To be completely honest, I agreed to take a Siege of Dragonspear appointment at GDC out of sheer curiosity. After all, it isn't very often to see a new expansion to a series that barely made it to the 21st century.
And that's exactly what Beamdog's Seige of Dragonspear amounts to: A chunk of content meant to bridge the gap between Baldur's Gate 1 and 2. If you haven't been paying attention, over the past few years, Beamdog has essentially made it their mission to make Baldur's Gate playable again on modern machines—Windows 98 games don't always play nice with newer OSes. These Enhanced Editions aren't just simple ports running through emulation shells, though: In order to make the most of their efforts (and also because no archival materials were avaialble), Beamdog essentially recreated these games from scratch, including a few quality of life adjustments to address some of the original's minor annoyances. In short, it's not surprising to see a developer so devoted to Baldur's Gate take part in expanding its universe even further.
In a nutshell, Siege of Dragonspear exists to give players more Baldur's Gate, though you don't necessarily need experience with past games to enjoy it. And while, at first glance, it doesn't look much different from the series late-'90s/early-'00s roots, taking a closer look reveals a myriad of changes to make Baldur's Gate less intimidating for new players. As someone who cut their teeth on Japanese RPGs, I balked a bit at the series' complexity back in the day. The rich nature of Baldur's Gate hasn't changed, but it feels much more approachable this time around. A built-in UI editor allows you to configure the interface however you want, and Siege of Dragonspear communicates information to the player in a much more organized way—similar to how quests are handled in a modern MMO. With a handful of friendly tweaks, Beamdog has managed to update Baldur's Gate without disrupting the overall feel of Infinity Engine games.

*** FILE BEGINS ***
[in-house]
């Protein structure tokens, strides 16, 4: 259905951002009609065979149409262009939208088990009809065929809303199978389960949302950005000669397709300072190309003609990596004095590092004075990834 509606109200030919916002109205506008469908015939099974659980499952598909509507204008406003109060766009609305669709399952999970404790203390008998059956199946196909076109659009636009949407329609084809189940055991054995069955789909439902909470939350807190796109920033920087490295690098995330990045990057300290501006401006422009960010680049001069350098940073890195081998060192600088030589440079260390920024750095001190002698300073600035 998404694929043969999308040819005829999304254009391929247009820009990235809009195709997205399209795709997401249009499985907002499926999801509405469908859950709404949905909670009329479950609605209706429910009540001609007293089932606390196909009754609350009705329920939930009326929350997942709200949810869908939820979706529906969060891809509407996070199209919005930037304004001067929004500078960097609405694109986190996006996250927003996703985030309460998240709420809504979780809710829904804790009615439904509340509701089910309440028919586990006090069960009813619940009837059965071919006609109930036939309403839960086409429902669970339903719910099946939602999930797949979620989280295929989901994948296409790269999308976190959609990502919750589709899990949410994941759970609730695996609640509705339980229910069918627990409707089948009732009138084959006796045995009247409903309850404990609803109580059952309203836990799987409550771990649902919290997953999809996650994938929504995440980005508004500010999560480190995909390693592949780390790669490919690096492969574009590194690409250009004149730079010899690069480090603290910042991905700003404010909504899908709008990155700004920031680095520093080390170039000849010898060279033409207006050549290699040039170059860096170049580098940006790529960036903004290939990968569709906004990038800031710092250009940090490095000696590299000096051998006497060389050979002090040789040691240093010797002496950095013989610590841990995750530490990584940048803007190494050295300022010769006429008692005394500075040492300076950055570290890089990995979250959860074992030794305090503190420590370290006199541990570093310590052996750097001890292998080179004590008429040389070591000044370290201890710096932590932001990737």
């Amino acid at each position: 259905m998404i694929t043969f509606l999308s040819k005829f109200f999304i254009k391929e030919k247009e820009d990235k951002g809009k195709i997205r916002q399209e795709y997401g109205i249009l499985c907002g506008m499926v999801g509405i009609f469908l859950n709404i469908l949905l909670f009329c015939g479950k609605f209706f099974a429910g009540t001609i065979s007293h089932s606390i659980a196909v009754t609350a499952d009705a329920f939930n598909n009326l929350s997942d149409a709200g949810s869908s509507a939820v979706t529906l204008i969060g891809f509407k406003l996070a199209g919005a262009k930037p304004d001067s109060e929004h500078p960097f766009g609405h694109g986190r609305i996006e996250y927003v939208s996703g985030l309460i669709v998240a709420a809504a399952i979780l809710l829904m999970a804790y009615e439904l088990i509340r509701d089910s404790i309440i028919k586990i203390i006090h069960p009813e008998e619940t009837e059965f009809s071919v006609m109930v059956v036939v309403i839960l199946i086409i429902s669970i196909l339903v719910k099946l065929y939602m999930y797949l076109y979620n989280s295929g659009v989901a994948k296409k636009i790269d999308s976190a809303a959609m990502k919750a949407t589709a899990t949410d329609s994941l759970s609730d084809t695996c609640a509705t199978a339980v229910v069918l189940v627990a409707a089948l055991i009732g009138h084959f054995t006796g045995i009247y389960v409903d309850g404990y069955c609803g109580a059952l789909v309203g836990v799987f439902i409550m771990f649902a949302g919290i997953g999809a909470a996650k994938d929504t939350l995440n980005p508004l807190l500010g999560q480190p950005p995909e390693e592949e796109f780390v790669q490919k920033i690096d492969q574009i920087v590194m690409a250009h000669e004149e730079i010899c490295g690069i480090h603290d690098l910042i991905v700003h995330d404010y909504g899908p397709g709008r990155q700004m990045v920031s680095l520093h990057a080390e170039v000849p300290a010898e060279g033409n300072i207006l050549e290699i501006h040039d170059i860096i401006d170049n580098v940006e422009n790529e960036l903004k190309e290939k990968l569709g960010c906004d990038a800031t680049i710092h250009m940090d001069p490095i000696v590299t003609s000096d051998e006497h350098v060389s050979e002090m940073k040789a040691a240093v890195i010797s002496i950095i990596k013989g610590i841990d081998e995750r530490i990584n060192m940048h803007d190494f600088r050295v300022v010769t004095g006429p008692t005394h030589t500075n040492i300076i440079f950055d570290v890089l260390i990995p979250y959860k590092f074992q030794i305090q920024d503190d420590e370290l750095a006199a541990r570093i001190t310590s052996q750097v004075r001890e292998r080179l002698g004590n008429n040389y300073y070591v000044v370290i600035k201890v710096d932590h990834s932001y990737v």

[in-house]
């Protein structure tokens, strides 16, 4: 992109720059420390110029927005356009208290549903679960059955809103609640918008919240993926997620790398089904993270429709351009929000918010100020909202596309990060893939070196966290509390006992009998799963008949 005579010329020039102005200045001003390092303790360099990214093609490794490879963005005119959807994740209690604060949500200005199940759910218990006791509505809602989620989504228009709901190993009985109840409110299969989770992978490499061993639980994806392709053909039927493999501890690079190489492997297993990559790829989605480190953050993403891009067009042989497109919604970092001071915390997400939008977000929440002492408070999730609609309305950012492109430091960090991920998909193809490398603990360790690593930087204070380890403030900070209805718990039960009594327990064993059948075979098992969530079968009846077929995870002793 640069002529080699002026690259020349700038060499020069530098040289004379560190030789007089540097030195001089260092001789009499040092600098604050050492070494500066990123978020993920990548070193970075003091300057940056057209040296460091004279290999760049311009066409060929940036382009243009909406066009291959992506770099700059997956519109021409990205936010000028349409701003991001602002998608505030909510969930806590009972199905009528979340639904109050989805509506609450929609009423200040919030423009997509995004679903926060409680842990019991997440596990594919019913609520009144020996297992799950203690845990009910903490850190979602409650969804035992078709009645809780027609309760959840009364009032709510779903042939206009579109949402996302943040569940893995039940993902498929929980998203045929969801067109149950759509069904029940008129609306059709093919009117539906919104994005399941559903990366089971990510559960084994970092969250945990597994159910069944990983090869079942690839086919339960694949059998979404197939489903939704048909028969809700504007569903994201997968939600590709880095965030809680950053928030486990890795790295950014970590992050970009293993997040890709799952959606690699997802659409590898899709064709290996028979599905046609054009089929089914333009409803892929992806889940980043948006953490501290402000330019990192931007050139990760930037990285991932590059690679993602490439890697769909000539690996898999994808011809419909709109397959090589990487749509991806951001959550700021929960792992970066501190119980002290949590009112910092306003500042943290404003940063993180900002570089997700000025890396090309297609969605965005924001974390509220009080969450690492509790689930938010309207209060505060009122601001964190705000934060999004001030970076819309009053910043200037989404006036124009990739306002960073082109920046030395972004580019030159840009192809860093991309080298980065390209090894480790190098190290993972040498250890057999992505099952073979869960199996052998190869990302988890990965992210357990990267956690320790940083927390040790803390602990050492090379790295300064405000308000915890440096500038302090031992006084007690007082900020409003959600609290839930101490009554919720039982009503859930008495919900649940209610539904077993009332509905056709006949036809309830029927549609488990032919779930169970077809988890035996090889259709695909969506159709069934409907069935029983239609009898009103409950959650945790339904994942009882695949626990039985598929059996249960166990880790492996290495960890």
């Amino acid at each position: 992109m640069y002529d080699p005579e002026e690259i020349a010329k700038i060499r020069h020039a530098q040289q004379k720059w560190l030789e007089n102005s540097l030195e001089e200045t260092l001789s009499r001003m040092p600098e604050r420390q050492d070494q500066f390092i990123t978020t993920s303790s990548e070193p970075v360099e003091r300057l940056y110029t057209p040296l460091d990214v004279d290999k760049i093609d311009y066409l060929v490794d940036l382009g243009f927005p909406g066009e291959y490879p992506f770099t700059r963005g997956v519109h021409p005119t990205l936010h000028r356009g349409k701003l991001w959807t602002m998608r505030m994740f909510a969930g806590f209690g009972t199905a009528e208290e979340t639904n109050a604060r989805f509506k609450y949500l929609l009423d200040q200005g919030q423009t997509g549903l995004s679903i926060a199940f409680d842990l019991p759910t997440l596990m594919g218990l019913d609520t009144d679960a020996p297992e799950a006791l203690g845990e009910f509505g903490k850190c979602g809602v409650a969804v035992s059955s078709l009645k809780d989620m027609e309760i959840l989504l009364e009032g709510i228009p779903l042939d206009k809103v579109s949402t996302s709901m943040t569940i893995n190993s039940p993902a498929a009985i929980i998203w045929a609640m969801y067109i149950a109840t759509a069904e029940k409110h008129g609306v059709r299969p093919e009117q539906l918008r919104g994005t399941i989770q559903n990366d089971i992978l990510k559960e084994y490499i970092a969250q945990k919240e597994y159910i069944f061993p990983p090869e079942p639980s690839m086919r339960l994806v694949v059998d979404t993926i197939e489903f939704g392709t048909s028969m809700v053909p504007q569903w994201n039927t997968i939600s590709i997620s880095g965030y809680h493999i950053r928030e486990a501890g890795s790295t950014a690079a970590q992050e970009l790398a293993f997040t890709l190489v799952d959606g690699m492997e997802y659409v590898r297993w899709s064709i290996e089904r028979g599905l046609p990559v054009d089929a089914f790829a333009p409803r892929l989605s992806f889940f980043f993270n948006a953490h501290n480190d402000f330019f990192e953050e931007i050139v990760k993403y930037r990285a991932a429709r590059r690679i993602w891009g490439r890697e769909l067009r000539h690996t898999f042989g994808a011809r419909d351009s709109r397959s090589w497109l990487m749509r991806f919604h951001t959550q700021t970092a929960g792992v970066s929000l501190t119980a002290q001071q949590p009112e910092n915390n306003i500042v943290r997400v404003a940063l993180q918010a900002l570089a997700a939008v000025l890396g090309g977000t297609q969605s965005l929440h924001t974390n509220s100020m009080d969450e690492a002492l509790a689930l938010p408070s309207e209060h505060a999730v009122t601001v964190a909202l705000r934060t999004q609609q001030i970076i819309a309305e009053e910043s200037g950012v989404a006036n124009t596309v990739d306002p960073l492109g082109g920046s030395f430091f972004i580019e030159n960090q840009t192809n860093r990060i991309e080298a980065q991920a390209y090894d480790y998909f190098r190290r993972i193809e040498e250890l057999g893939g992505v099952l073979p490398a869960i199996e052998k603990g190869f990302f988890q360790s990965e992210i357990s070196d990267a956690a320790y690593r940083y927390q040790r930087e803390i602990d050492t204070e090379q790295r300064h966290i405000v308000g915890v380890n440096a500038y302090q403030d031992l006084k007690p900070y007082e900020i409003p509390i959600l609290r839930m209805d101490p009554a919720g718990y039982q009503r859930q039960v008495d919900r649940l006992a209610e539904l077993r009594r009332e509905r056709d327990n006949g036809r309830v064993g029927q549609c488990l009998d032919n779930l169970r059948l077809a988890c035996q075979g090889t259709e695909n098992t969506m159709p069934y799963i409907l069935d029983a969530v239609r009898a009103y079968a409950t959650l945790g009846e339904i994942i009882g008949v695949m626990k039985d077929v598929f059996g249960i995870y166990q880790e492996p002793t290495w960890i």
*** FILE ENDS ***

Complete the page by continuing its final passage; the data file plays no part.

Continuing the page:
Of course, if you're a Baldur's Gate veteran, you'll likely get much more out of Seige of Dragonspear than a newcomer. Taking place between the two core games, Dragonspear allows you to import your party from a finished Baldur's Gate Enhanced Edition save—making it possible for 1, Siege, and 2 to be a contiguous experience. By far, though, the biggest new addition for Dragonspear comes in the form of massive battles, which weren't really possible with the limitations of older hardware. During my hands-off demo, we quickly jumped into one of these encounters, and I came away genuinely impressed by the many sprites clashing on screen. In another, more modern move, Siege of Dragonspear places more weight on player decisions, so completing quests or taking certain actions can have a great effect on how these massive battles play out.
It seems a little reductive to call Siege of Dragonspear simply "more Baldur's Gate," but I'm guessing fans of the series would jump on it based on that description alone. That said, I'm genuinely impressed with how Beamdog has kept new players in mind with their various tweaks and enhancements—there's even a "story mode" that makes players invincible during combat so they can just soak up the narrative. Above all, it's refreshing to see a developer invested in not only preserving the legacy of a classic series, but extend it as well. If you've been itching to return to the world of Baldur's Gate, Siege of Dragonspear releases for Windows, iOS, Mac, Android and Linux on March 31st.
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